Losing Interest

July 29, 2011

I know I would not talk about professional sports but I felt compelled to mention comments made by Curtis Granderson, a professional outfielder. For those of you who do not know he recently made a remark about African American youth’s lack of interest in baseball. Now, I want to argue that all American youngsters are losing interest in the sport for a few simple reasons…

Baseball is boring. I hate to say this because I love baseball, but the general perception of baseball is the games are too long, there is not a lot of runs scores, and overall lacks action. Many kids would rather watch a high flying above the rim dunk or an acrobatic circus catch in the endzone.

Baseball has done a poor job marketing their sport. Since, steroids have been dropped from the league and there is no longer a record being broken ever year with moon shots into McCovey Cove, baseball has lost its appeal. Unlike the NBA, who promotes it young players such as, Derrick Rose or Kevin Durant, and sends them into the community where everyday people can speak to and relate with the players. Major League Baseball players have a couple hours before each game to mingle with fans for a limited amount of time.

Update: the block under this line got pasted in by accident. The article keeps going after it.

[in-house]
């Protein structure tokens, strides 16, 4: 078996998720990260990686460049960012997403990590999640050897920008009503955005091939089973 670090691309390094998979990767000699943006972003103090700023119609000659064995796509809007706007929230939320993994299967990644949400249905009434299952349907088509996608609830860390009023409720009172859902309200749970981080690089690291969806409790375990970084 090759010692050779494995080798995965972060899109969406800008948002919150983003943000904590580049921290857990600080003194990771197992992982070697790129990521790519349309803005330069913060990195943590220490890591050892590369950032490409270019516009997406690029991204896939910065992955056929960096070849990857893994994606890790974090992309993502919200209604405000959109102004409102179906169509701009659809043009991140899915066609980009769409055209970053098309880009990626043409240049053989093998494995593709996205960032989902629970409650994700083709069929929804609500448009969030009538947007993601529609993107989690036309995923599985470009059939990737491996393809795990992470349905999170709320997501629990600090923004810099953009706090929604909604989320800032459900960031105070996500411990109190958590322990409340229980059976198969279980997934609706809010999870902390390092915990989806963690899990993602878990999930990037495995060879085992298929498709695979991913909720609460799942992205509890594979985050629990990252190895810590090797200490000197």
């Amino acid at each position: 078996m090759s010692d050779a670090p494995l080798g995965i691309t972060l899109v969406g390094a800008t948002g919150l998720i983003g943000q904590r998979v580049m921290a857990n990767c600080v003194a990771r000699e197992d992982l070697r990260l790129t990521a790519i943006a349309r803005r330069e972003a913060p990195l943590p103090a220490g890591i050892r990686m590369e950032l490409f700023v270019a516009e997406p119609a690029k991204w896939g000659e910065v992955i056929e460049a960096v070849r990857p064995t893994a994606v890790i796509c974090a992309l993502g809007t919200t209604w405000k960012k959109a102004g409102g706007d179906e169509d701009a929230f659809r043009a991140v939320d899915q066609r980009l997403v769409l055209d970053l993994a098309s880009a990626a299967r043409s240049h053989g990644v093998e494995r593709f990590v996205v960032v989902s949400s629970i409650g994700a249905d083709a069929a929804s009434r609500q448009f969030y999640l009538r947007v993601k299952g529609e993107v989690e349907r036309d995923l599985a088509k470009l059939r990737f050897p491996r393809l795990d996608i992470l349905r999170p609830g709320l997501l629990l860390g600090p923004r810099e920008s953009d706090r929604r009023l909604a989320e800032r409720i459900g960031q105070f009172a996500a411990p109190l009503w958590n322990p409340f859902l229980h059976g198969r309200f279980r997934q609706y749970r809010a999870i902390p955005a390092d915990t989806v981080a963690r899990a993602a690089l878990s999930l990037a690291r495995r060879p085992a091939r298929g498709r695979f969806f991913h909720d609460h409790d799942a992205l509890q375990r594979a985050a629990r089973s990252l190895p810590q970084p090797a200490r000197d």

Finally, baseball is hard. In a society that rewards instant success, baseball is difficult. In my opinion it is the hardest of three major American sports. All you need to do to prove this is look at the success rates in each sport. I mean a good baseball player is succeeding 3 out of every 10 at bats. If you compare this to basketball where a good shooters make around 45% of his shots, or a quarterback who completes around 60% of his passes. It is easy to see why a kid might choose a sport where he is more likely to succeed and would not have to deal with as many failures.

So in a way Curtis Granderson is right, the interest in baseball is declining. For the sport to gain interest I believe players, coaches and management should promote and market themselves further and as a family friendly activity that any can enjoy. Leave a comment below if you want to add anything.

Think Again: Youth Sports on the Rise

July 28, 2011

With the economy being down and the cost of youth sports increasing you would think that youth participation numbers would be down. Add to that youth’s growing interest in technology and videogames you would think there is no way youth sports is more popular today. Well if you have the same though process as me you would be wrong!
Youth sports are bigger than ever today, as they should be. The main reason, in my opinion, is the rewards outweigh the costs. Now, besides the very obvious rewards, building a healthy body, and helping children develop a sense of what they can and cannot do, it can